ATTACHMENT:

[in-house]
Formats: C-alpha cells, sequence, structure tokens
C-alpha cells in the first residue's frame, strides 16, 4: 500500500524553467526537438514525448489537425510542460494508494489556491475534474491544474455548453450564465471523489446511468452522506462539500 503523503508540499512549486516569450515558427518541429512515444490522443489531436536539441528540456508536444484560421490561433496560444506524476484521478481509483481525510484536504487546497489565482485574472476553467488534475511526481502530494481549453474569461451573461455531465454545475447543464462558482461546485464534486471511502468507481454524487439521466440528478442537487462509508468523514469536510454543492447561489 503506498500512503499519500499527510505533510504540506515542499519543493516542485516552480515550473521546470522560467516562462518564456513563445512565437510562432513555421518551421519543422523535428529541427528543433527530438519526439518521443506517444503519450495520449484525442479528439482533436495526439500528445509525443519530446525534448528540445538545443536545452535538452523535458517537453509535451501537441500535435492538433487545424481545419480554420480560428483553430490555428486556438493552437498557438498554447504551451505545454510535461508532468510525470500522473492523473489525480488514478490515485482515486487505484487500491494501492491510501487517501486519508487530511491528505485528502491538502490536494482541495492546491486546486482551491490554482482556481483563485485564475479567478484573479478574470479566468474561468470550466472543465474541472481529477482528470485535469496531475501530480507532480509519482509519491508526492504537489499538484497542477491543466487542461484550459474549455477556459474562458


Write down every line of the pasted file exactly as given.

[in-house]
Formats: C-alpha cells, sequence, structure tokens
C-alpha cells in the first residue's frame, strides 16, 4: 500500500524553467526537438514525448489537425510542460494508494489556491475534474491544474455548453450564465471523489446511468452522506462539500 503523503508540499512549486516569450515558427518541429512515444490522443489531436536539441528540456508536444484560421490561433496560444506524476484521478481509483481525510484536504487546497489565482485574472476553467488534475511526481502530494481549453474569461451573461455531465454545475447543464462558482461546485464534486471511502468507481454524487439521466440528478442537487462509508468523514469536510454543492447561489 503506498500512503499519500499527510505533510504540506515542499519543493516542485516552480515550473521546470522560467516562462518564456513563445512565437510562432513555421518551421519543422523535428529541427528543433527530438519526439518521443506517444503519450495520449484525442479528439482533436495526439500528445509525443519530446525534448528540445538545443536545452535538452523535458517537453509535451501537441500535435492538433487545424481545419480554420480560428483553430490555428486556438493552437498557438498554447504551451505545454510535461508532468510525470500522473492523473489525480488514478490515485482515486487505484487500491494501492491510501487517501486519508487530511491528505485528502491538502490536494482541495492546491486546486482551491490554482482556481483563485485564475479567478484573479478574470479566468474561468470550466472543465474541472481529477482528470485535469496531475501530480507532480509519482509519491508526492504537489499538484497542477491543466487542461484550459474549455477556459474562458